Based in Cranbrook, B.C., Eagle Plains continues to conduct research, acquire and explore mineral projects throughout western Canada. The Company is committed to steadily enhancing shareholder value by advancing our diverse portfolio of projects toward discovery through collaborative partnerships and development of a highly experienced technical team. Managements’ current focus is to preserve its treasury while advancing its most promising exploration projects. In addition, Eagle Plains continues to seek out and secure high-quality, unencumbered projects through research, staking and strategic acquisitions. Since 2012, Eagle Plains has added to its portfolio a number of new projects exceeding 130,000 ha targeting mainly gold, uranium and base-metals in Saskatchewan, a highly-prospective mining jurisdiction which was recently recognized by the Fraser Institute as one of the top 3 jurisdictions in the world in terms of Investment Attractiveness. Throughout the exploration process, our mission is to help maintain prosperous communities by exploring for and discovering resource opportunities while building lasting relationships through honest and respectful business practices.
Expenditures from 2011-2019 on Eagle Plains-related projects exceed $20M, most of which was funded by third-party partners. This exploration work resulted in approximately 30,000 m of diamond-drilling and extensive ground-based exploration work facilitating the advancement of numerous projects at various stages of development.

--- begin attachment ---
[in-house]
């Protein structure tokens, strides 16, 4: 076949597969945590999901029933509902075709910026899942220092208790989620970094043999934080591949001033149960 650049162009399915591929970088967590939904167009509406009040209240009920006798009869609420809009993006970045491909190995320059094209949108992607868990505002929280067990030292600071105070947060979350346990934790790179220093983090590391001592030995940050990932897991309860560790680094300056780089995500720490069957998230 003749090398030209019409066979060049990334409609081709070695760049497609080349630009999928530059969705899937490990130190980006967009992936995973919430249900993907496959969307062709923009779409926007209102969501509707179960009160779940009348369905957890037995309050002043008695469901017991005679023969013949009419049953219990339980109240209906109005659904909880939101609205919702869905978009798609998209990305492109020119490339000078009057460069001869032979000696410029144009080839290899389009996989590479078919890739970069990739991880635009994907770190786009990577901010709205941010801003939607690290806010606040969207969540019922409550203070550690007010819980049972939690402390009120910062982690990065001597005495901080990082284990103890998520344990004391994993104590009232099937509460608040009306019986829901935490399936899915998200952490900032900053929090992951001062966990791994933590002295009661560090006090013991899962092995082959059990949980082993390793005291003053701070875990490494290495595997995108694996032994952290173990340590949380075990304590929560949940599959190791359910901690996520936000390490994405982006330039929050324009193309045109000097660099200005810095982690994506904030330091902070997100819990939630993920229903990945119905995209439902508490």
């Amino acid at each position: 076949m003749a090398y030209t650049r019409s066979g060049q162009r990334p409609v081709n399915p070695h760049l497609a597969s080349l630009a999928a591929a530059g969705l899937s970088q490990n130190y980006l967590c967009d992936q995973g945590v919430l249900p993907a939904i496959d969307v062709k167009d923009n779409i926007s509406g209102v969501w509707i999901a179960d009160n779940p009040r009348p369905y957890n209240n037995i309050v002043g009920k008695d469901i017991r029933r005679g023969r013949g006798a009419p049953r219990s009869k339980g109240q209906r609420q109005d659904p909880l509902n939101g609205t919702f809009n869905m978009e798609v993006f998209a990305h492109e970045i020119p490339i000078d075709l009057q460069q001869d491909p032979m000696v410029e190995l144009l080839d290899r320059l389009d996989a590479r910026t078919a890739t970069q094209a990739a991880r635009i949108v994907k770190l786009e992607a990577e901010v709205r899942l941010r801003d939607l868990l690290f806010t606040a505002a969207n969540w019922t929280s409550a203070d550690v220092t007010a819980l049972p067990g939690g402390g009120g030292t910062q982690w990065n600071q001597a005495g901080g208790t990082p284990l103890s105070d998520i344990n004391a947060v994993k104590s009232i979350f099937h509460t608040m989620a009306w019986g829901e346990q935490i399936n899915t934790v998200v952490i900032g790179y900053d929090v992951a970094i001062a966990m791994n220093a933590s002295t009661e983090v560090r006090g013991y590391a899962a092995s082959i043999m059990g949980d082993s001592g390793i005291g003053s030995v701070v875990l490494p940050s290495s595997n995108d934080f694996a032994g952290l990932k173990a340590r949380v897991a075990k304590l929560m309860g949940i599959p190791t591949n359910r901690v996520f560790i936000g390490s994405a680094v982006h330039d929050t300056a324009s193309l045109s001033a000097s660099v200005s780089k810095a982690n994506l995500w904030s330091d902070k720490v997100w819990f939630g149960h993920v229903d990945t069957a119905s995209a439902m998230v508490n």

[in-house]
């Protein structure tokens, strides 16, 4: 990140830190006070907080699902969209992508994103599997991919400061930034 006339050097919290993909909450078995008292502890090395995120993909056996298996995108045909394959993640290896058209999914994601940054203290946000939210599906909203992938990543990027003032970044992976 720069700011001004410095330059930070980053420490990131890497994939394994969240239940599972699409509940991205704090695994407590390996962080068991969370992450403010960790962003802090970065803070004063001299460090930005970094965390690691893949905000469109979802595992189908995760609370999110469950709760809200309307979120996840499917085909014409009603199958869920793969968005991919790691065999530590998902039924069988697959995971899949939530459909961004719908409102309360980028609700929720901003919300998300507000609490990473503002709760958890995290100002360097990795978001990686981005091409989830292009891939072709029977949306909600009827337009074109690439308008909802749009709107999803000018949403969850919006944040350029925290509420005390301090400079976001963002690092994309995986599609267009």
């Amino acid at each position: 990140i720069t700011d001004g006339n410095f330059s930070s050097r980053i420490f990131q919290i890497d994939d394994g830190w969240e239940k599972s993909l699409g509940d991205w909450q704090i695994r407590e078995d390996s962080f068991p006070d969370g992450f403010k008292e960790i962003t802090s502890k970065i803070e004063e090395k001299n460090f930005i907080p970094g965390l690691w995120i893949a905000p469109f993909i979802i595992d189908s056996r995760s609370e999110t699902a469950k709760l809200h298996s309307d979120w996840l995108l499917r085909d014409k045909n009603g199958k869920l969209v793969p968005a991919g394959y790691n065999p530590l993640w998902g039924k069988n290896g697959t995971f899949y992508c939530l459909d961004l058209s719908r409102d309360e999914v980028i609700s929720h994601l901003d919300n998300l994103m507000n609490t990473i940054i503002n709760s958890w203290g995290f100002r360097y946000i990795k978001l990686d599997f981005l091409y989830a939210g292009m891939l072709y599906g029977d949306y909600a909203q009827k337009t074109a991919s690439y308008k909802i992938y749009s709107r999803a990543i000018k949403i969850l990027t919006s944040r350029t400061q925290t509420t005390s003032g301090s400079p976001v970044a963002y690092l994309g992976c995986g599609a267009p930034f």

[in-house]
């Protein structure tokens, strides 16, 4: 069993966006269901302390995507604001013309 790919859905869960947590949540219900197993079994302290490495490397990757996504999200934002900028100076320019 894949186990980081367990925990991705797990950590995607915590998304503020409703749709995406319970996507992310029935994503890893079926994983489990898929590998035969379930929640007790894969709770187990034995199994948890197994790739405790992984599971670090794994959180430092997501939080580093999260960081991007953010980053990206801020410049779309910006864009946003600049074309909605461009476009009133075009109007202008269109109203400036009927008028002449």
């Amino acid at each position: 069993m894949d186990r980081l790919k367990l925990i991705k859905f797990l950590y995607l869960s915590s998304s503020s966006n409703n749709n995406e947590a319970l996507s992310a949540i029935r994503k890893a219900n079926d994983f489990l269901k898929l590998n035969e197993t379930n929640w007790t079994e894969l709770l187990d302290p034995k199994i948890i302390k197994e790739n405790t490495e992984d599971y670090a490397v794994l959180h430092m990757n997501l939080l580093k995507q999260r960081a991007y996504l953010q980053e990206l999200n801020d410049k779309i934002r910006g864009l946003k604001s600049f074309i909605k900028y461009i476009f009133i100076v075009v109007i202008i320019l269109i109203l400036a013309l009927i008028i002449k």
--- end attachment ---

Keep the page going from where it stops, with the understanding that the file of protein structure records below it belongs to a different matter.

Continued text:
On behalf of the Board of Directors
“Tim J. Termuende”
President and CEO
Cautionary Note Regarding Forward-Looking Statements
Neither the TSX Venture Exchange nor its Regulation Services Provider (as that term is defined in the policies of the TSX Venture Exchange) accepts responsibility for the adequacy or accuracy of this release. This news release may contain forward-looking statements including but not limited to comments regarding the timing and content of upcoming work programs, geological interpretations, receipt of property titles, potential mineral recovery processes, etc. Forward-looking statements address future events and conditions and therefore, involve inherent risks and uncertainties. Actual results may differ materially from those currently anticipated in such statements.